In short: you're not expecting too much to want to have your contracts scrutinised or to have attention paid to your work. These are standard services to expect from your agent. But I would suggest that you give the agent a chance to either redeem or explain him- or herself, just because you do have a relationship and it's good to end things nicely, if they're going to end. Ask a direct question: 'It's been good to work with you but I have the feeling that you're not wild about my writing - is that the case? I haven't ever received feedback from you when I've sent scripts to you.' The agent may say that they do love your writing but don't personally feel qualified to give feedback - they just might not have wanted to admit that to you. You may still think that they're not properly supportive anyway, in which case you need to leave. If, however, you think there's hope there, perhaps you want to try to work out the contract-reviewing issues. If you don't, though, it's quite okay to change. Just make it clear it's a business decision - you're not the right client-agent fit. Wish them well, if only because you want them to wish you well. Also because they may turn up at the next agency you go to ...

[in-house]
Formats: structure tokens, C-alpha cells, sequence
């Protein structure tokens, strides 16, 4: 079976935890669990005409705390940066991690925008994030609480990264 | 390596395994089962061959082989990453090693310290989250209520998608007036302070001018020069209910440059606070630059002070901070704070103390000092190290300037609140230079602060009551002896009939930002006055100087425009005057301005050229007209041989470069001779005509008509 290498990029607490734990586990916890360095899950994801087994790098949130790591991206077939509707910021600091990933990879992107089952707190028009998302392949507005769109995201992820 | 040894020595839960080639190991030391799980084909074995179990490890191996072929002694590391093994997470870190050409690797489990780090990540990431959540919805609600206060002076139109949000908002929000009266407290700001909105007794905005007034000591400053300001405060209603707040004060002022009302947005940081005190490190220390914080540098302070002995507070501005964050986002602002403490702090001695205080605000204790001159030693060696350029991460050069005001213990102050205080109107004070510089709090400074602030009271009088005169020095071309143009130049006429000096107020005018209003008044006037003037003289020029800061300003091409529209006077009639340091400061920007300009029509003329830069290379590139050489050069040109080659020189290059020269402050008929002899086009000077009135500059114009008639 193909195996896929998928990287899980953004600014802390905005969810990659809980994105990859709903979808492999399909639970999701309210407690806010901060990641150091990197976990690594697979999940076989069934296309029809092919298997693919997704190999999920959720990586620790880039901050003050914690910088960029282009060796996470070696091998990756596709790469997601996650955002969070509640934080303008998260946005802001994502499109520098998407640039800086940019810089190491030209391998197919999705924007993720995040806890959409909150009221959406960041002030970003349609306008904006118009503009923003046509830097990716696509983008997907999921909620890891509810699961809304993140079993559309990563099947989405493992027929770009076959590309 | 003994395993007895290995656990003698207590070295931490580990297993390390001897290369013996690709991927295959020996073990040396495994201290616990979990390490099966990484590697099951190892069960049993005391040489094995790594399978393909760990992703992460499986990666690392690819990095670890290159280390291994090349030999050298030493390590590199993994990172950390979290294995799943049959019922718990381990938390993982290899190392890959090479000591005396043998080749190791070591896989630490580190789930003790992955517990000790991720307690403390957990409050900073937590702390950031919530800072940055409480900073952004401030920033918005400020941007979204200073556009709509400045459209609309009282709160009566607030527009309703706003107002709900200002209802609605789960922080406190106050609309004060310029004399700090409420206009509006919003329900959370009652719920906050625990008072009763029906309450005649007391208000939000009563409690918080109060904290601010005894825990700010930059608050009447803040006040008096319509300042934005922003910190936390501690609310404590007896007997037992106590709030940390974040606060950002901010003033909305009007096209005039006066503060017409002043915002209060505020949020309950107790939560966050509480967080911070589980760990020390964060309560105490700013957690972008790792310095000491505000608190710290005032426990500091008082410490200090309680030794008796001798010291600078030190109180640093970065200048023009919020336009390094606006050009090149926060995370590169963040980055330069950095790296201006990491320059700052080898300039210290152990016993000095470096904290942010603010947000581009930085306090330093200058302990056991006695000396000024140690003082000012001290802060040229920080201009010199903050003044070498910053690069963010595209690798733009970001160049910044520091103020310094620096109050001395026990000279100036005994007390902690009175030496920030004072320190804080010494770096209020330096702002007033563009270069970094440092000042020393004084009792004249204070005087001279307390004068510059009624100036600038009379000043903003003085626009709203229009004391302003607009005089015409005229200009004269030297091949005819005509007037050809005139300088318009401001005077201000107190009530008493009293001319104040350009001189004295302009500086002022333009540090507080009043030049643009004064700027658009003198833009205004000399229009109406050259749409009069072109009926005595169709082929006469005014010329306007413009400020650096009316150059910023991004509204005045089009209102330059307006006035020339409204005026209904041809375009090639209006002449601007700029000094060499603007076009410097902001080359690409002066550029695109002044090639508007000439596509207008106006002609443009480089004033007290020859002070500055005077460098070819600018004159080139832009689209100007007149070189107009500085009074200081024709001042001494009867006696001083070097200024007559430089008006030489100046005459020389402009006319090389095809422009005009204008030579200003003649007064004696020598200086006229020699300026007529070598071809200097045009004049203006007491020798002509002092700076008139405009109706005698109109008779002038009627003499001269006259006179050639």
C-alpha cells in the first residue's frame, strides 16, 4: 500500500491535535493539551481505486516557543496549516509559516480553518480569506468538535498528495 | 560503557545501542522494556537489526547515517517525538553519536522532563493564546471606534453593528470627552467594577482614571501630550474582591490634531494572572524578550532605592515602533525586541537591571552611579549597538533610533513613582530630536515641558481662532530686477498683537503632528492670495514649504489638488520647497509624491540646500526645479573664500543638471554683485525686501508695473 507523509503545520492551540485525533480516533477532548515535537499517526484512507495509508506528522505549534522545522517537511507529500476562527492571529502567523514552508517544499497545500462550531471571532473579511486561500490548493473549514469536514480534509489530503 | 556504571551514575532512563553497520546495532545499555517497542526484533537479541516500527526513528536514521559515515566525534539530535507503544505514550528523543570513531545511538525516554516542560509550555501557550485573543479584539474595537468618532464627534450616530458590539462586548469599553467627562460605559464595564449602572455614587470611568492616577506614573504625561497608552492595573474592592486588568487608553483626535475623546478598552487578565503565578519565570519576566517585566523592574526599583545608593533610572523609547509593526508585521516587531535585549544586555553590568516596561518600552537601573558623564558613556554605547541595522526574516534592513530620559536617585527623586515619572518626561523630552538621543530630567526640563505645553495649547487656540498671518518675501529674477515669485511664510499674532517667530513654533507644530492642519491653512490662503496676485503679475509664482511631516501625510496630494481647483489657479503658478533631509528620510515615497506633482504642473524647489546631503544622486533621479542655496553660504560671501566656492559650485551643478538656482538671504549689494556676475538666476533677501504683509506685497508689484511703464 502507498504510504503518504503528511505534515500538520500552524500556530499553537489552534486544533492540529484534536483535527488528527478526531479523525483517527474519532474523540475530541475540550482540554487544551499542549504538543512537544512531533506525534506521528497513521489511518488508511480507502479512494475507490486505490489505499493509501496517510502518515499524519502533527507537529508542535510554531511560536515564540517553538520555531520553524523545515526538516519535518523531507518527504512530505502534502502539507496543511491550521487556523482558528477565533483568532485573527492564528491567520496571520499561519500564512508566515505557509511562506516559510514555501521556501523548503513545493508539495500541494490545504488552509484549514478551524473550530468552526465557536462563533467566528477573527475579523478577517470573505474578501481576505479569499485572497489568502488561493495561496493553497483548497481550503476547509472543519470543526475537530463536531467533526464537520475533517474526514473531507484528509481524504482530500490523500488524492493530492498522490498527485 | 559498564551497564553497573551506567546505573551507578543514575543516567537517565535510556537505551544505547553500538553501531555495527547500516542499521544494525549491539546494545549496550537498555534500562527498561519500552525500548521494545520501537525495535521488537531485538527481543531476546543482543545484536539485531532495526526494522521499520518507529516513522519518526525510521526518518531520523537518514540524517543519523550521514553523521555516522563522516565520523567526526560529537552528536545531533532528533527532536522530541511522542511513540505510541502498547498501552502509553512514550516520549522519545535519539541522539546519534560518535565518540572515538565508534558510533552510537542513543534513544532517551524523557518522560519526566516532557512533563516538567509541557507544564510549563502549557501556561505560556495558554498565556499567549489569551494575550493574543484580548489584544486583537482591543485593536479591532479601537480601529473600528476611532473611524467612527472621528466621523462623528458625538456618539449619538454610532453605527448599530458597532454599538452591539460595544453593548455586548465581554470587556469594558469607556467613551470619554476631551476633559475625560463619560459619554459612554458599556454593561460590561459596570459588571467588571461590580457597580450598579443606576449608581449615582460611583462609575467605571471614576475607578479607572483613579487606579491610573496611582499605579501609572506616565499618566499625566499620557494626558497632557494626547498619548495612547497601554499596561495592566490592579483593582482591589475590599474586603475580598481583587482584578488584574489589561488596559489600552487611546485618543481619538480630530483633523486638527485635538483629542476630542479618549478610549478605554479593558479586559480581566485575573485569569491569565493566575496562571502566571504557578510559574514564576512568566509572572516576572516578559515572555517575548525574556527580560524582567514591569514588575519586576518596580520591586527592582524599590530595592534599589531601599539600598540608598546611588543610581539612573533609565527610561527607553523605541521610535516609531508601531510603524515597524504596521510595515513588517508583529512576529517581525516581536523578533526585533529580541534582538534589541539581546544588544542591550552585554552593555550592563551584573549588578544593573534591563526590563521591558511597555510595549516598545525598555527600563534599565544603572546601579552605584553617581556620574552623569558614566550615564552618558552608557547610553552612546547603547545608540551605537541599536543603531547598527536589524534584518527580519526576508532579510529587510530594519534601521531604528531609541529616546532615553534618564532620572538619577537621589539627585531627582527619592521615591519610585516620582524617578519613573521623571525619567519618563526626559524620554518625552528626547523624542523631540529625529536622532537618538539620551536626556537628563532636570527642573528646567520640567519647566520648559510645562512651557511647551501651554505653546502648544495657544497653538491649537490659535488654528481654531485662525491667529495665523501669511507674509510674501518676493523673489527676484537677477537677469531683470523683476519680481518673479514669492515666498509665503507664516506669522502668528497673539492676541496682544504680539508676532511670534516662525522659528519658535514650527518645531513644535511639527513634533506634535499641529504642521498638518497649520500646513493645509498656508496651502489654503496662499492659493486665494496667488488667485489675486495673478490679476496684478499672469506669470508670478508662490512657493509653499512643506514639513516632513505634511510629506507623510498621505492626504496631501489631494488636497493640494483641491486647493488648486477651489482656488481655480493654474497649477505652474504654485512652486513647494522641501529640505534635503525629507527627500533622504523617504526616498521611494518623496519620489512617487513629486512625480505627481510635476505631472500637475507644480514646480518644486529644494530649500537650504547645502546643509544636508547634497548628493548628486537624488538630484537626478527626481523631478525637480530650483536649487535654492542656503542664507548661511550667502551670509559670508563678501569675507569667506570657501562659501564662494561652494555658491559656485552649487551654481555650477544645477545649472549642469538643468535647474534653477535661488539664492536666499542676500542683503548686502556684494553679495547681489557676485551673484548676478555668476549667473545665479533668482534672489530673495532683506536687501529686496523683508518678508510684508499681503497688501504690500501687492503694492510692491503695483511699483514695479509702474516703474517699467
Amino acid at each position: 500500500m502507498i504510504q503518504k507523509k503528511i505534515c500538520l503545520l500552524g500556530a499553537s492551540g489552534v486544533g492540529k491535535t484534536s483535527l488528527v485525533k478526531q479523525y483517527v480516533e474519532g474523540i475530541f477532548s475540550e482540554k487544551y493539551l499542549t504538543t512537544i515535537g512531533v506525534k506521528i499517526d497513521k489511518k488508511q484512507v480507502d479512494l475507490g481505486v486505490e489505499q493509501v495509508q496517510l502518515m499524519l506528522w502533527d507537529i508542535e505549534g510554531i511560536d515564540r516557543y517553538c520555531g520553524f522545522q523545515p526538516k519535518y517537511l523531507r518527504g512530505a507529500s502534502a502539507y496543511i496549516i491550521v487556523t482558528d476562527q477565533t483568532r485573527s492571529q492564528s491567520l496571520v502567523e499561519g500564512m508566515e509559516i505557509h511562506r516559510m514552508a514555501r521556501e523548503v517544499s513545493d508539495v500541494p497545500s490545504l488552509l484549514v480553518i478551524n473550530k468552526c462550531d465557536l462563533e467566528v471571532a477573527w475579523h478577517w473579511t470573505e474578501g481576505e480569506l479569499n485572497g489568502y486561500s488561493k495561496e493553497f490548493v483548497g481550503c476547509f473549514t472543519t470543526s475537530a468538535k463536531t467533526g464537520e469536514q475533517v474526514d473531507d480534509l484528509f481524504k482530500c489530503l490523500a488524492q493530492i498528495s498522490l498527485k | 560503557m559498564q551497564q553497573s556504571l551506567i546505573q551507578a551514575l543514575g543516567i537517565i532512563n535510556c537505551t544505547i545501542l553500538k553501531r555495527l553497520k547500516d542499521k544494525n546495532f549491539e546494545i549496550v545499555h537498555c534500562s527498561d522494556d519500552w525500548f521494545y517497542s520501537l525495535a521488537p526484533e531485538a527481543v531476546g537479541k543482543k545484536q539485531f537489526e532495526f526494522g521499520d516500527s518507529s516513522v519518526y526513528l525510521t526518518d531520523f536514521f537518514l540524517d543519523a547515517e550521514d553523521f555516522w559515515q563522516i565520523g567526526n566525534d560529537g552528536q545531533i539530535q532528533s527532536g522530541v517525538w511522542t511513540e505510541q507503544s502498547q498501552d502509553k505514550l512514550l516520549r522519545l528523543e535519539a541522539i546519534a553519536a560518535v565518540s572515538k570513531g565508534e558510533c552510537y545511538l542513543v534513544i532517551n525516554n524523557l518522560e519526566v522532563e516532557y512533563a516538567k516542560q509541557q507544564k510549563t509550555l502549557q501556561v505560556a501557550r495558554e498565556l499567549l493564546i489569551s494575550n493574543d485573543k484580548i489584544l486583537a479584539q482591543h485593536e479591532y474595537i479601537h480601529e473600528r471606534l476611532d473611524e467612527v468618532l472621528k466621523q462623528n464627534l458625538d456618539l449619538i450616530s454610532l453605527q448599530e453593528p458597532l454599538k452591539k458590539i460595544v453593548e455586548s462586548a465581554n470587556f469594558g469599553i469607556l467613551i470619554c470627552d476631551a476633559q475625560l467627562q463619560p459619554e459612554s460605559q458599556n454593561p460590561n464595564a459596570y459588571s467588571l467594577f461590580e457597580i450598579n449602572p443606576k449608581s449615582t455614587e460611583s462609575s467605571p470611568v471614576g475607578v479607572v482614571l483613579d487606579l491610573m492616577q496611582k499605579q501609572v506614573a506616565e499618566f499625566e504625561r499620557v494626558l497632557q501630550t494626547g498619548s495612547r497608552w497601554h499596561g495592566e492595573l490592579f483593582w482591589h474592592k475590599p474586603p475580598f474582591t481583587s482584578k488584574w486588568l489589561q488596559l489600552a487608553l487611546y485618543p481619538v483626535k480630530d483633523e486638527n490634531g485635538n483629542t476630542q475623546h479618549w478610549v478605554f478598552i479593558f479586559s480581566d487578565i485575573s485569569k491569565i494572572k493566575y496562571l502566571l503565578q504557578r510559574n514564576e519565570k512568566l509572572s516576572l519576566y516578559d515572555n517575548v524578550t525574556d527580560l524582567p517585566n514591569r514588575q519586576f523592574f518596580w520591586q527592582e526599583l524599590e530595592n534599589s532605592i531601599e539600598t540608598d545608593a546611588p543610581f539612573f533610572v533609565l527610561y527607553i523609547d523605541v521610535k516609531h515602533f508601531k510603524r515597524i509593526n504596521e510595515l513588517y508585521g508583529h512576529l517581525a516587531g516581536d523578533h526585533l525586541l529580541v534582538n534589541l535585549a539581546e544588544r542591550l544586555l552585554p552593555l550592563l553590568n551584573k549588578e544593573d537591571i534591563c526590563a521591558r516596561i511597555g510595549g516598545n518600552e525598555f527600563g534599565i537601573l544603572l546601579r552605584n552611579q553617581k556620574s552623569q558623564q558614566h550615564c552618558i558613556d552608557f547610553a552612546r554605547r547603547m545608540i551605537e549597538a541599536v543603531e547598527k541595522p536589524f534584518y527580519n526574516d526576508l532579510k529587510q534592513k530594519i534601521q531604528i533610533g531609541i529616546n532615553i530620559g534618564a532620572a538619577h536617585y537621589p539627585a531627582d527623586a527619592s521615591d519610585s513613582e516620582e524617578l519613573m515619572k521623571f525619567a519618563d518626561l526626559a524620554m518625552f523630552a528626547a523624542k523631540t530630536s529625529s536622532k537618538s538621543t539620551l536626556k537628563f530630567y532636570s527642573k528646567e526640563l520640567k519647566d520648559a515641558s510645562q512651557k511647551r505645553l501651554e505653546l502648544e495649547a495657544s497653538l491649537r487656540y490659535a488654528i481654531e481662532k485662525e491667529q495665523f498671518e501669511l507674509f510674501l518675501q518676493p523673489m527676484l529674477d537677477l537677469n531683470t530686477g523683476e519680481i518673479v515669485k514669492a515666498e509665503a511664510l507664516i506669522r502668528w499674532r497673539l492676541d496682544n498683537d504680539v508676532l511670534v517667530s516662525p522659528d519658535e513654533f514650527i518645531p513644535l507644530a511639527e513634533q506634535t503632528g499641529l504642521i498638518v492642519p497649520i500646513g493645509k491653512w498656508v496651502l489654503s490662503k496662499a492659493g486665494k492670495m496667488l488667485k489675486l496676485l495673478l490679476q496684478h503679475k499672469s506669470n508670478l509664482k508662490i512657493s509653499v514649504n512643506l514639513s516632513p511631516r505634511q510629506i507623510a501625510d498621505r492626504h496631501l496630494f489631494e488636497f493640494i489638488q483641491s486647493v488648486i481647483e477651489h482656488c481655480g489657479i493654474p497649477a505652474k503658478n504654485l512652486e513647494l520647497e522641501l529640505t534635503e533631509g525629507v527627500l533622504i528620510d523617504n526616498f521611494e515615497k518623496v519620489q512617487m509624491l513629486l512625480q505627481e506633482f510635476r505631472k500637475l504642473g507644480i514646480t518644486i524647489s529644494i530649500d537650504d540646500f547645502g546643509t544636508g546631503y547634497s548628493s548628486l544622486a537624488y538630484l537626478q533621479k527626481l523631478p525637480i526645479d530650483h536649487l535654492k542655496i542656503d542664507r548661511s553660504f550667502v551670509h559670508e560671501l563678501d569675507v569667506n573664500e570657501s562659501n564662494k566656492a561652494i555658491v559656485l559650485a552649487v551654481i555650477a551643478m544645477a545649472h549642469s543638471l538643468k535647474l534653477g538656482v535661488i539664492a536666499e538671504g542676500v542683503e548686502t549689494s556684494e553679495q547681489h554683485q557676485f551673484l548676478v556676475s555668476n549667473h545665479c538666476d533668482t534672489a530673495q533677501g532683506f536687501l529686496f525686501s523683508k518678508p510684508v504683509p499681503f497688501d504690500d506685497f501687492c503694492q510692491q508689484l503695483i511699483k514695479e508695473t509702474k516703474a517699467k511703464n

Monday, July 28, 2014

Appraise to appease?

I have written a fantasy, and I want it to be a series. I had sent it for appraisal and the response has been rather good, regarding plot structure, conflict, description and character. Negatives were punctuation, alignment and grammar at some places, along with suggestions to 'plump up and explore' the events. I am working on incorporating the suggestions. I have two questions here.

 1) I have heard that sending the appraisal along with the manuscript helps. However, my appraisal has the negatives. So should I send this appraisal while sending the draft to the agent? Should I get a re-appraisal done after corrections? Or should I just mention that it has been reviewed by a professional agency? I am afraid that the negatives in the appraisal, however minimum, will create a bad impression.

2) Since the negatives are mostly about punctuation, I reckon it can addressed by help of a copy editor. But most people suggest copy editing after appraisal. If you suggest re-appraisal, should I copy-edit it before sending it the second time?

Well, I can save you the trouble of sending your appraisal (also known as a 'manuscript assessment' in these here parts) as part of your submission: the agents and publishers I know don't pay any attention to them.